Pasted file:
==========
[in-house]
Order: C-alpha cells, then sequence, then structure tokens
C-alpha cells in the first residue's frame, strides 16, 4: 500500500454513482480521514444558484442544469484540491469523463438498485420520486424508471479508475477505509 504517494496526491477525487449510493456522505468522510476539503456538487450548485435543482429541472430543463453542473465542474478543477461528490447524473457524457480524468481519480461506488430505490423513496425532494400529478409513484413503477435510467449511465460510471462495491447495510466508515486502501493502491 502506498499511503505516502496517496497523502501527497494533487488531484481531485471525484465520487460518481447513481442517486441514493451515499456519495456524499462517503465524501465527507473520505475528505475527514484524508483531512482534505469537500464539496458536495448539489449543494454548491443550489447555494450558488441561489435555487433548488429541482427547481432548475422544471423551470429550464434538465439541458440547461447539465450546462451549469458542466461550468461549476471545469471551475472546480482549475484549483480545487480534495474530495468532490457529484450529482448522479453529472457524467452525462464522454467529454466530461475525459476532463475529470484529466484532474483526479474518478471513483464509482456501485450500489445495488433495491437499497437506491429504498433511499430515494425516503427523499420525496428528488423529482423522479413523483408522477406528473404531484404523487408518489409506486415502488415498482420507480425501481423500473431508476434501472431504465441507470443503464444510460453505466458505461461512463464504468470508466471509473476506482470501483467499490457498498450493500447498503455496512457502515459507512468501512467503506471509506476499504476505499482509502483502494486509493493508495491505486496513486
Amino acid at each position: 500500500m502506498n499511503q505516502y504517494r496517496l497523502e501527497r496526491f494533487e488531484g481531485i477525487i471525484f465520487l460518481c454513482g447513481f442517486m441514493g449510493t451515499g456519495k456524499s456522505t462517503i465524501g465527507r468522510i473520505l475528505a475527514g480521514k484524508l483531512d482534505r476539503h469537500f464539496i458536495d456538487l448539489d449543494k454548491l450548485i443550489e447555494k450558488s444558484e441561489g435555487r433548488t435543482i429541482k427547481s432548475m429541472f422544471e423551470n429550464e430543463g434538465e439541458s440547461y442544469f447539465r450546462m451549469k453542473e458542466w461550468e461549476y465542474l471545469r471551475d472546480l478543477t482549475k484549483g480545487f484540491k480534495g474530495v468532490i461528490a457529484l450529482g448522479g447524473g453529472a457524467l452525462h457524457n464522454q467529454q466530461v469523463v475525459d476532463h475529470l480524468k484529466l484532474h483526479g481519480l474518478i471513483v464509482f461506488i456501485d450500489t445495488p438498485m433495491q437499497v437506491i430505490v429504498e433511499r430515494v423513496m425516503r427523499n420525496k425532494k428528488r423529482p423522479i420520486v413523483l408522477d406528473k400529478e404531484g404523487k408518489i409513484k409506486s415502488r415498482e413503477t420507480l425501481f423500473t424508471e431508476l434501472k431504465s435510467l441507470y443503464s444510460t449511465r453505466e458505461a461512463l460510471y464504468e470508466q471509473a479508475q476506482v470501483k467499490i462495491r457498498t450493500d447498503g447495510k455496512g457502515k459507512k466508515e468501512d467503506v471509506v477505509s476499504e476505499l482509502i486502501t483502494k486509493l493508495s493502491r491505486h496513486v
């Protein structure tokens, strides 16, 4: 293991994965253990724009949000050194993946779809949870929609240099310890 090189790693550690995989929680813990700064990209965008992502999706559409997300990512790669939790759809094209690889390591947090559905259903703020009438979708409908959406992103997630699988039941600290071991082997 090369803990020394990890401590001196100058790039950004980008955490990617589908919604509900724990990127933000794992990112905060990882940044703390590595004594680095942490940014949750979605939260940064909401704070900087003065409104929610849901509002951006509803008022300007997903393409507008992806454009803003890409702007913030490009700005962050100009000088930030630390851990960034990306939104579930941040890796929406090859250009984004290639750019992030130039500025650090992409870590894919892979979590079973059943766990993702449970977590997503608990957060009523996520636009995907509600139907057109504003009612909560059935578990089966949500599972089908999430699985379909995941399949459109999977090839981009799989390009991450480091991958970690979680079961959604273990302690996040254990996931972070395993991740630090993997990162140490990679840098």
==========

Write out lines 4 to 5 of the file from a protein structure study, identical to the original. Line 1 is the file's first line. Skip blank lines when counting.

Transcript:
Amino acid at each position: 500500500m502506498n499511503q505516502y504517494r496517496l497523502e501527497r496526491f494533487e488531484g481531485i477525487i471525484f465520487l460518481c454513482g447513481f442517486m441514493g449510493t451515499g456519495k456524499s456522505t462517503i465524501g465527507r468522510i473520505l475528505a475527514g480521514k484524508l483531512d482534505r476539503h469537500f464539496i458536495d456538487l448539489d449543494k454548491l450548485i443550489e447555494k450558488s444558484e441561489g435555487r433548488t435543482i429541482k427547481s432548475m429541472f422544471e423551470n429550464e430543463g434538465e439541458s440547461y442544469f447539465r450546462m451549469k453542473e458542466w461550468e461549476y465542474l471545469r471551475d472546480l478543477t482549475k484549483g480545487f484540491k480534495g474530495v468532490i461528490a457529484l450529482g448522479g447524473g453529472a457524467l452525462h457524457n464522454q467529454q466530461v469523463v475525459d476532463h475529470l480524468k484529466l484532474h483526479g481519480l474518478i471513483v464509482f461506488i456501485d450500489t445495488p438498485m433495491q437499497v437506491i430505490v429504498e433511499r430515494v423513496m425516503r427523499n420525496k425532494k428528488r423529482p423522479i420520486v413523483l408522477d406528473k400529478e404531484g404523487k408518489i409513484k409506486s415502488r415498482e413503477t420507480l425501481f423500473t424508471e431508476l434501472k431504465s435510467l441507470y443503464s444510460t449511465r453505466e458505461a461512463l460510471y464504468e470508466q471509473a479508475q476506482v470501483k467499490i462495491r457498498t450493500d447498503g447495510k455496512g457502515k459507512k466508515e468501512d467503506v471509506v477505509s476499504e476505499l482509502i486502501t483502494k486509493l493508495s493502491r491505486h496513486v
């Protein structure tokens, strides 16, 4: 293991994965253990724009949000050194993946779809949870929609240099310890 090189790693550690995989929680813990700064990209965008992502999706559409997300990512790669939790759809094209690889390591947090559905259903703020009438979708409908959406992103997630699988039941600290071991082997 090369803990020394990890401590001196100058790039950004980008955490990617589908919604509900724990990127933000794992990112905060990882940044703390590595004594680095942490940014949750979605939260940064909401704070900087003065409104929610849901509002951006509803008022300007997903393409507008992806454009803003890409702007913030490009700005962050100009000088930030630390851990960034990306939104579930941040890796929406090859250009984004290639750019992030130039500025650090992409870590894919892979979590079973059943766990993702449970977590997503608990957060009523996520636009995907509600139907057109504003009612909560059935578990089966949500599972089908999430699985379909995941399949459109999977090839981009799989390009991450480091991958970690979680079961959604273990302690996040254990996931972070395993991740630090993997990162140490990679840098």